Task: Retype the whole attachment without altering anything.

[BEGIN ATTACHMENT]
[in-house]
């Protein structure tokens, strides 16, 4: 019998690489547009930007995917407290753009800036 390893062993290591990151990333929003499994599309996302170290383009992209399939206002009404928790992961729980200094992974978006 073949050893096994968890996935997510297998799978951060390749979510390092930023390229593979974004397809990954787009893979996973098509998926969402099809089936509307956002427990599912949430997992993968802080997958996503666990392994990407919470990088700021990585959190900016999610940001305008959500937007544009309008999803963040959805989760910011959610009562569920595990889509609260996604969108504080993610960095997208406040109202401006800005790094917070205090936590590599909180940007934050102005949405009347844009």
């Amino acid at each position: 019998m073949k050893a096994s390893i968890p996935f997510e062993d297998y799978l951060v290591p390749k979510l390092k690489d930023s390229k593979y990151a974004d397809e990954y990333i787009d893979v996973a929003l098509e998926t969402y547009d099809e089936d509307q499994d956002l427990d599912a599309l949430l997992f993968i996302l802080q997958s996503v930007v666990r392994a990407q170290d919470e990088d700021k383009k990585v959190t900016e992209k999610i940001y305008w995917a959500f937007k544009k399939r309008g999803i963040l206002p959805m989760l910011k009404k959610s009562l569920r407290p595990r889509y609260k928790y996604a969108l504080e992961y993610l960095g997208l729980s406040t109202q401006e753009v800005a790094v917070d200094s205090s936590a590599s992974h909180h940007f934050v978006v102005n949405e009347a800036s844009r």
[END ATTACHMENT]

[in-house]
């Protein structure tokens, strides 16, 4: 019998690489547009930007995917407290753009800036 390893062993290591990151990333929003499994599309996302170290383009992209399939206002009404928790992961729980200094992974978006 073949050893096994968890996935997510297998799978951060390749979510390092930023390229593979974004397809990954787009893979996973098509998926969402099809089936509307956002427990599912949430997992993968802080997958996503666990392994990407919470990088700021990585959190900016999610940001305008959500937007544009309008999803963040959805989760910011959610009562569920595990889509609260996604969108504080993610960095997208406040109202401006800005790094917070205090936590590599909180940007934050102005949405009347844009």
């Amino acid at each position: 019998m073949k050893a096994s390893i968890p996935f997510e062993d297998y799978l951060v290591p390749k979510l390092k690489d930023s390229k593979y990151a974004d397809e990954y990333i787009d893979v996973a929003l098509e998926t969402y547009d099809e089936d509307q499994d956002l427990d599912a599309l949430l997992f993968i996302l802080q997958s996503v930007v666990r392994a990407q170290d919470e990088d700021k383009k990585v959190t900016e992209k999610i940001y305008w995917a959500f937007k544009k399939r309008g999803i963040l206002p959805m989760l910011k009404k959610s009562l569920r407290p595990r889509y609260k928790y996604a969108l504080e992961y993610l960095g997208l729980s406040t109202q401006e753009v800005a790094v917070d200094s205090s936590a590599s992974h909180h940007f934050v978006v102005n949405e009347a800036s844009r």